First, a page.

AN APPEAL FOR THE HOSPITALS.
June 20th, 1864.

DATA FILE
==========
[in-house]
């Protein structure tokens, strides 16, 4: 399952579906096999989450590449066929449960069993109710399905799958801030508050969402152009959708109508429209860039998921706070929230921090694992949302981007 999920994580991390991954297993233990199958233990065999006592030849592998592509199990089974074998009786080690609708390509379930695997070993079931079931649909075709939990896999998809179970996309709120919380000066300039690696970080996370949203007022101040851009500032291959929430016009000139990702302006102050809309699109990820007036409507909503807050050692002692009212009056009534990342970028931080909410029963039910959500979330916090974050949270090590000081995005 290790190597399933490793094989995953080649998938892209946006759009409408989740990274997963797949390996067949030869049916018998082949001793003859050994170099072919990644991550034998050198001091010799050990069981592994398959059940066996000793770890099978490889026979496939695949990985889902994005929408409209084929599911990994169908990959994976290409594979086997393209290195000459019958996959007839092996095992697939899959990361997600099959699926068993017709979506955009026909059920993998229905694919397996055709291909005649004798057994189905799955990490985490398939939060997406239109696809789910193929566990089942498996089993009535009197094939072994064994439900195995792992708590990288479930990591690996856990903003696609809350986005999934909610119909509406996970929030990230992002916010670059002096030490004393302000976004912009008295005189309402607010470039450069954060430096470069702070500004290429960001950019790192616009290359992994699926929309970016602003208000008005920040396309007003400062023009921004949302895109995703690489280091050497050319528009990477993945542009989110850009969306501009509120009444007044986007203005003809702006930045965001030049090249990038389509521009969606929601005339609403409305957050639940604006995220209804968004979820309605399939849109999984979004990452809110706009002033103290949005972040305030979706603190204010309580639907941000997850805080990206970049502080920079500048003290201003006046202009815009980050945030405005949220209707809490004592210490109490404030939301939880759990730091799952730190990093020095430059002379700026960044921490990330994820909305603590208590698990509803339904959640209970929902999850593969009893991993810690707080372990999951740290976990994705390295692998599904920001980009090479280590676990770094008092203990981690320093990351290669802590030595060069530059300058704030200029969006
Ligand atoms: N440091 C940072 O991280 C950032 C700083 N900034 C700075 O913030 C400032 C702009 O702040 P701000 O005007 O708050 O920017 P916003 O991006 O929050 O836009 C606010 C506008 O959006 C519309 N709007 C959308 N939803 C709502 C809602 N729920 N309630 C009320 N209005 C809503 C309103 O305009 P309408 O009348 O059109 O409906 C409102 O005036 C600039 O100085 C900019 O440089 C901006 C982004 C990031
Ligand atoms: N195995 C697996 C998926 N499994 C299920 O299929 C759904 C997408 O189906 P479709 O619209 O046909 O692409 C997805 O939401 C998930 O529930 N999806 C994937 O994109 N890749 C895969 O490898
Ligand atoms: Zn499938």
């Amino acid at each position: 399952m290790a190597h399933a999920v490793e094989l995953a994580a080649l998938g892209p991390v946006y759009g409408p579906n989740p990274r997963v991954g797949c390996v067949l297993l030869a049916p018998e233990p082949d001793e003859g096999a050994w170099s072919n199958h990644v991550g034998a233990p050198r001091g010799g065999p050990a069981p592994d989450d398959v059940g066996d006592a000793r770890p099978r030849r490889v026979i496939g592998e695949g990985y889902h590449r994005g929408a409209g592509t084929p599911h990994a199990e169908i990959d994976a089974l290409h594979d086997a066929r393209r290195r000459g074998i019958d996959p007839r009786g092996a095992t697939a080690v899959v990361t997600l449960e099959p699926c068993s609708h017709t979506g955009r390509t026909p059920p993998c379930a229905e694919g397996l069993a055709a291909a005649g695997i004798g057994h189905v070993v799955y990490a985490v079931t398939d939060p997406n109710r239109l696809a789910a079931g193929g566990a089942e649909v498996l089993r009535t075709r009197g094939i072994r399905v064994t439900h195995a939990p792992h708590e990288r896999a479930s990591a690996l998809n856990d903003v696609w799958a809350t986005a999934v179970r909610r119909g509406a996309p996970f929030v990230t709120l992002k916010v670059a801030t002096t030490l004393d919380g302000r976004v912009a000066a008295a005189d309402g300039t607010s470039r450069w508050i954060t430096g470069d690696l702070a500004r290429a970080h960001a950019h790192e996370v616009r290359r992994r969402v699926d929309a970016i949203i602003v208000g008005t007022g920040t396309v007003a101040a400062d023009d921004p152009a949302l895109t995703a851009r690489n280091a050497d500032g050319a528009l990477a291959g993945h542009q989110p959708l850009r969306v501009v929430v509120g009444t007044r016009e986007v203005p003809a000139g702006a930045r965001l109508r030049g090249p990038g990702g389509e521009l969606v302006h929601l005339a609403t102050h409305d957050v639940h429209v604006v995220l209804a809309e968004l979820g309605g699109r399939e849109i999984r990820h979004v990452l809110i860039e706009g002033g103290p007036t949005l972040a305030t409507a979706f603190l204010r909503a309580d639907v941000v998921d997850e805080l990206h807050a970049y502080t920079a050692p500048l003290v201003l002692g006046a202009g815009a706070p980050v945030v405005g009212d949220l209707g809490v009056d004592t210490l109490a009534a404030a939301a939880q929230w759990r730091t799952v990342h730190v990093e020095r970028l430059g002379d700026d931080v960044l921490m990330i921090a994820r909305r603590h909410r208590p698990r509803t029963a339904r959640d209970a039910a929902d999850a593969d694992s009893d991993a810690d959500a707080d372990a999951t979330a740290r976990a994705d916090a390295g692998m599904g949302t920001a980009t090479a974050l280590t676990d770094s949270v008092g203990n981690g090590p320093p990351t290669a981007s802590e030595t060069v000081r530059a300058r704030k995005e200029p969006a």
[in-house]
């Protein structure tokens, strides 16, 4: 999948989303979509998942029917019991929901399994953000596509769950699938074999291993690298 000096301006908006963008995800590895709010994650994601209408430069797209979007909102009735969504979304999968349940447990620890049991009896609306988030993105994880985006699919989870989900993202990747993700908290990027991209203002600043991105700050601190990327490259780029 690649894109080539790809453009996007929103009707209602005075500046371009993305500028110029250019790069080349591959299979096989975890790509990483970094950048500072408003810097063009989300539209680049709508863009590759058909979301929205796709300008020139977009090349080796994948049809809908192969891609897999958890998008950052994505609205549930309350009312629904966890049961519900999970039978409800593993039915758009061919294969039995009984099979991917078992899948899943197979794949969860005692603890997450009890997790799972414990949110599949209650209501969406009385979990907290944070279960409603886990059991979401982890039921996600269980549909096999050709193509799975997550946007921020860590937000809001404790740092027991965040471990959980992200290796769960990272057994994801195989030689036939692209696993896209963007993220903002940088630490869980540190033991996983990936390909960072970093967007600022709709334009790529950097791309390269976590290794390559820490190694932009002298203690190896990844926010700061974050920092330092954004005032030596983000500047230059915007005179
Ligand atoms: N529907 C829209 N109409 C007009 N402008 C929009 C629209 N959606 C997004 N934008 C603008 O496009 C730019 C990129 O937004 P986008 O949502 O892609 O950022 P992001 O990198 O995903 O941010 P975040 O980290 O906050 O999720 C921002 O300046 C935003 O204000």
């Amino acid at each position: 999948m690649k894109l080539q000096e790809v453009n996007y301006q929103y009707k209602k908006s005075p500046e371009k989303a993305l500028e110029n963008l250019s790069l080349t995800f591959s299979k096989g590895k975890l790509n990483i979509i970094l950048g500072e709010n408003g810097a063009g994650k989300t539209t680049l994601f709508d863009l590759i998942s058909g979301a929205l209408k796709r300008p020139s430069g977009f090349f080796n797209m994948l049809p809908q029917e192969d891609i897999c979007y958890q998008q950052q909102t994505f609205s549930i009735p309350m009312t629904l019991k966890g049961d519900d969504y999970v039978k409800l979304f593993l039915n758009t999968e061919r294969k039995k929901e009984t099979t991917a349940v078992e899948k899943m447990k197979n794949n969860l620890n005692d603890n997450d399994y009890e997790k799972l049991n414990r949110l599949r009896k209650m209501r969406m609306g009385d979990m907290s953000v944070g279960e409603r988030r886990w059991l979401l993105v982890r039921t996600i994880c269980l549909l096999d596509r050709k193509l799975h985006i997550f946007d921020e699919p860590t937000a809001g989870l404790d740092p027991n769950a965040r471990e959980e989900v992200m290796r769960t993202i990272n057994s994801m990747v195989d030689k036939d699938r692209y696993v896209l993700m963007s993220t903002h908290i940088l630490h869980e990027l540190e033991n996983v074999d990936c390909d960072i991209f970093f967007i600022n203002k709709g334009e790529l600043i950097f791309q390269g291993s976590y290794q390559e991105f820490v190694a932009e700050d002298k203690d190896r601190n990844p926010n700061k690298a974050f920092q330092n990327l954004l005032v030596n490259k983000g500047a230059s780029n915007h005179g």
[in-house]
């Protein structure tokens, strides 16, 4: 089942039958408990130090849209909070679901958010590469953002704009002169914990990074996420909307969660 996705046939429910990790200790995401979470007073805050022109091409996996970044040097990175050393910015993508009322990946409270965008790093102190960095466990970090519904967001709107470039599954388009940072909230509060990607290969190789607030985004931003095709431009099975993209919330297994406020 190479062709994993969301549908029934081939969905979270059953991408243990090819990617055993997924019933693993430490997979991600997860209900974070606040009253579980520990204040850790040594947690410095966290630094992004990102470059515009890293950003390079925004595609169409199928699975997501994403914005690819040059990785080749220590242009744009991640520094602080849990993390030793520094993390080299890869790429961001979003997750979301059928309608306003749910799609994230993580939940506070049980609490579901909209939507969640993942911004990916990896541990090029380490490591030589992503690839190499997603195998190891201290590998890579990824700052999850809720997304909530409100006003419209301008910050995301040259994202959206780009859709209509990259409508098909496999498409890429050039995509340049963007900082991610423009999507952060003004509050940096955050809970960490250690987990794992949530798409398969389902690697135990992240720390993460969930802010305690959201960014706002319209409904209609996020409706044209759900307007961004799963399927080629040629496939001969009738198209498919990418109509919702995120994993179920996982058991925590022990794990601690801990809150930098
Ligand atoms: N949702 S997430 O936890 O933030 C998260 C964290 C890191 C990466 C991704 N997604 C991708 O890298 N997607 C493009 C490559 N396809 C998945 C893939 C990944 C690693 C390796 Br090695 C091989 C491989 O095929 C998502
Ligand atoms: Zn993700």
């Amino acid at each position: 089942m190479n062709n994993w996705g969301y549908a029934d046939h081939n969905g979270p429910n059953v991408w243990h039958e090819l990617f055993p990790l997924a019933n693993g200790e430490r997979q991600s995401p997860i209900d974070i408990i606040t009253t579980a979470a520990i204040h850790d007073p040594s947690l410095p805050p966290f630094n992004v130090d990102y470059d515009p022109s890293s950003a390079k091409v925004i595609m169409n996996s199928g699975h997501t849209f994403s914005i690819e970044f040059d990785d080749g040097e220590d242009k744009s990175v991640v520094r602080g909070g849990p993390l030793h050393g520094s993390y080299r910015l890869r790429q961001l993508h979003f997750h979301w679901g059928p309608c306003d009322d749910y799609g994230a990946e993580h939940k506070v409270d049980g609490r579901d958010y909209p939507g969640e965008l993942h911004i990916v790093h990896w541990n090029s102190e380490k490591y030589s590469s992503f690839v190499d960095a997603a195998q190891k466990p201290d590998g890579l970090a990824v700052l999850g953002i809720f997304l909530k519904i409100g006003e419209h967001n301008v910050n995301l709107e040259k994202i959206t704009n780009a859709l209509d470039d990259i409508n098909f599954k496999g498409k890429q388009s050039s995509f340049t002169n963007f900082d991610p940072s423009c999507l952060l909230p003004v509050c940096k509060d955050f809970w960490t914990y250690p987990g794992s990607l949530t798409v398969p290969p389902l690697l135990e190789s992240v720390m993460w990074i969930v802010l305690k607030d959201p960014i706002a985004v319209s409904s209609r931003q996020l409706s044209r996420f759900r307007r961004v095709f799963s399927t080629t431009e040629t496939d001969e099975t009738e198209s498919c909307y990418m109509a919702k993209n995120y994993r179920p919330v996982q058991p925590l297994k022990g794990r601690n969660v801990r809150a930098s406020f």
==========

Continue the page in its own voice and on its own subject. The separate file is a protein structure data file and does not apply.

Dear Express: Many of our sick and wounded in the Hospitals, if not actually suffering for, are at least in need of palatable and nourishing diet—such as the government and the people of the cities cannot furnish. There is now in the country an abundance of milk, and there will soon be vast quantities of fruit and vegetables.—Let me make some practical suggestions as to the proper manner of collecting them, so as to make them available in our hospitals. It will be attended with little difficulty within reach of the Railroads. Let the proper authorities send out an agent for the hospitals, whose business it shall be to stop at the different stations, with suitable vessels for carrying the milk, butter, vegetables, &c. Let it be understood that on certain days in each week (say three or four times) he will receive contributions of such articles as the ladies may give and send them forward to their proper destinations, whilst they are fit for use. Let the agent be also authorized to purchase of those who are unable to give, and there is no doubt the supply, if not equal to the demand, would go far towards relieving the pressing necessities of our hospitals. The experiment would not cost much, and could not fail of a success highly gratifying to the friends of our suffering heroes—Will not some of the noble women of Petersburg, who are foremost in every work of love and charity, move in this matter? Let them without delay take this matter in hand, appoint suitable agents, (men of energy and industry) and in one week’s time you will see a great amount of good, will have been done. Let them have an agent at every depot, or if deemed better, let one agent attend at two depots—at each on alternate days—and when the people are assured that their contributions will be sent forward they will give with liberal hands. I have referred in the above only to those living convenient to the Railroad, but much may be done by sending out into the country, active, energetic men, with light wagons, who could collect many valuable stores and deliver them to the agents to be forwarded. I do not pretend that the suggestions above made are perfect, but they are intended to elicit reflection on a subject of vital importance, and if I shall succeed in awakening public attention, so that something shall be done for our soldiers, I shall be abundantly compensated for the few comments devoted to this subject. [Dr.] W[illiam]. [R. Vaughan]1,2
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